Culture Shock! China - A Survival Guide to Customs and Etiquette, 2nd Edition

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150 CultureShock! China


Confucius (551–479 BC) was a thinker, political figure,
educator and founder of the Ru School of Chinese thought.
His teachings, preserved in the Lunyu or Analects, form the
foundation of much of subsequent Chinese speculation on
the education and comportment of the ideal man, how such
an individual should live his life and interact with others, and
the forms of society and government in which he should
participate. Fung Yu-lan, one of the great 20th-century
authorities on the history of Chinese thought, compares
Confucius’ influence in Chinese history with that of Socrates
in the West.
A book called the Analects, a haphazard collage of thoughts,
became the sacred book of Confuscius’ teachings. It is still
studied by the well educated in modern Chinese society. It has
influenced the values of Chinese people for centuries, even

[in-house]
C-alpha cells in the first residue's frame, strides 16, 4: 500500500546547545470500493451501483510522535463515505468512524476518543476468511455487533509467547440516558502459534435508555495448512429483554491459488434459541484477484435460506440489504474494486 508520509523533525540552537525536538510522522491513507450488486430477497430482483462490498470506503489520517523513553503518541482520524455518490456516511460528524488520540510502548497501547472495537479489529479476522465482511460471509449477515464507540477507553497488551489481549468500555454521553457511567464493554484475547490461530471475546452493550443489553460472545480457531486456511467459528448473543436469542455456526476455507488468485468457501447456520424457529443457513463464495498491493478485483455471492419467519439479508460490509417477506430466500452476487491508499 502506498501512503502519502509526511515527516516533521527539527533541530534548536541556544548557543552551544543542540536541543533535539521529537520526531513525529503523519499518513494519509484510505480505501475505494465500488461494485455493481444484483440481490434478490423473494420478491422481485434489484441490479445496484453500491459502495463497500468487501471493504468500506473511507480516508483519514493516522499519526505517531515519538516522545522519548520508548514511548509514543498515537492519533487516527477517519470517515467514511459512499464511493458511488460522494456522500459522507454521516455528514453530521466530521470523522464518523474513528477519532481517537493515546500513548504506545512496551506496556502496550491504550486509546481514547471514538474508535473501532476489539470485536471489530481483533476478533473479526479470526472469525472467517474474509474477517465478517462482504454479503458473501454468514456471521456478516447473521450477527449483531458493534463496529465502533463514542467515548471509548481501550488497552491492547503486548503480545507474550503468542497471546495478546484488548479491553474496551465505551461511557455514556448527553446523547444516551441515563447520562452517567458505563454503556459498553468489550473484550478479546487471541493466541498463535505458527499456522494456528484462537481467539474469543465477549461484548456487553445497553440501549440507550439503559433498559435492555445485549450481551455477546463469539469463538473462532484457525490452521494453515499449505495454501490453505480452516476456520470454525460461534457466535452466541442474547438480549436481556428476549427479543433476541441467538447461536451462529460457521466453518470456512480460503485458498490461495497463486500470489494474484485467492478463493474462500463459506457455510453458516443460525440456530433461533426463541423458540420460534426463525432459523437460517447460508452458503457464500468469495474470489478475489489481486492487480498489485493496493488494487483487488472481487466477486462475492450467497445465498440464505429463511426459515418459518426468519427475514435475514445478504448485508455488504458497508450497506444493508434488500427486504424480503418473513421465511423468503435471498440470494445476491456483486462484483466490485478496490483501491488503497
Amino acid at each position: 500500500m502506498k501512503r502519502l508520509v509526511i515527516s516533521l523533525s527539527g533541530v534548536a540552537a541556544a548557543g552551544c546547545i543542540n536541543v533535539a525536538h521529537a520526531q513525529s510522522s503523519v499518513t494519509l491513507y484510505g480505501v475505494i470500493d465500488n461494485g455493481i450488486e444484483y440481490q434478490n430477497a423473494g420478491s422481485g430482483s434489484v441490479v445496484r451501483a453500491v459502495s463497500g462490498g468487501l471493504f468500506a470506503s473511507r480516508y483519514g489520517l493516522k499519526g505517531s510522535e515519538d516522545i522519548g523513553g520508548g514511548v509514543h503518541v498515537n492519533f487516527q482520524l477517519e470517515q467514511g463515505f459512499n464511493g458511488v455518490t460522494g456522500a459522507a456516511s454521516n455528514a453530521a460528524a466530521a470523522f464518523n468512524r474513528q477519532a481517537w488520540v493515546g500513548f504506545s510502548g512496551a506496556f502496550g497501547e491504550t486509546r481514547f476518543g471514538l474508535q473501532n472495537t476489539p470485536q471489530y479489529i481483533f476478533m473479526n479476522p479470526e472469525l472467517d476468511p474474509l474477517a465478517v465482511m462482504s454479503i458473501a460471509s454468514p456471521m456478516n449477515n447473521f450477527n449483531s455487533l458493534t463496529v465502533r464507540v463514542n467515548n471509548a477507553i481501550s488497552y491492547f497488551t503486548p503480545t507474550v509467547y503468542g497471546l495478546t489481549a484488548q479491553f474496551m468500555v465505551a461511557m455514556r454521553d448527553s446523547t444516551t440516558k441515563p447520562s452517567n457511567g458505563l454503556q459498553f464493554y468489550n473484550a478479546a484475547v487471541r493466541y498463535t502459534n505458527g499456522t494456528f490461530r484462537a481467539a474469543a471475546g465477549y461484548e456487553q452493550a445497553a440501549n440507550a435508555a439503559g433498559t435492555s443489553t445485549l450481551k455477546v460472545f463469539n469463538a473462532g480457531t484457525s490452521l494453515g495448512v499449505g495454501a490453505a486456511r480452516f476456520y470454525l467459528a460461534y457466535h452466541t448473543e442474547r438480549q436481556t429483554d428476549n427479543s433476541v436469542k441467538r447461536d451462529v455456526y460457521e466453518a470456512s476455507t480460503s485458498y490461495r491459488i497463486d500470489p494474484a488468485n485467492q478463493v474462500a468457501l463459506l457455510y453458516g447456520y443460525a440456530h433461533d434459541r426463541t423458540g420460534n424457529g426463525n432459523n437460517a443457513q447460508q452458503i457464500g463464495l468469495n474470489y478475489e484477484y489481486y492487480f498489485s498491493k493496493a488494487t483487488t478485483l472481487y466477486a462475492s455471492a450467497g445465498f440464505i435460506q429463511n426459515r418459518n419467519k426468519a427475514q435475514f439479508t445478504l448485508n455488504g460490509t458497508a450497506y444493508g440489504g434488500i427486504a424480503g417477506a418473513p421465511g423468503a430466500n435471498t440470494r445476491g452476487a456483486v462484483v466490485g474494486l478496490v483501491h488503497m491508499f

to the extent that it has been passed to illiterate peasants in
the form of common proverbs and sayings.
Two of his followers, Mencius (370–300 BC) and Xunzi
(310–215 BC) can be attributed with solidifying Confucius’
ideas into teachings that set the thread of thought that has
run through more than 2,000 years of civilisation. Each laid
his hand to writing tomes that extended Confucian thinking.
The Mencius, a book drafted by the author of the same name,
had less impact than essays written by Xunzi. Mencius
followed Confucius footsteps in travelling the land appealing
to rulers of various states to embrace Confucian values in their
rule. He thought that only through benevolent government
would any ruler be able to unify China. He went beyond
this to propose concrete political and financial measures to
ease tax burdens and improve the lives of Chinese people.
One of his unique views was around the innate goodness of
human nature. It was around this last point that Xunzi had
a dramatic departure from Mencius’ thinking. In his writing
and sermons, he disagreed with Mencius’ argument that
humans are innately good, arguing that men are born bad
and therefore education essential.
Quick dips into the Analects gives us four themes that we
see carried into modern Chinese society. The first concerns
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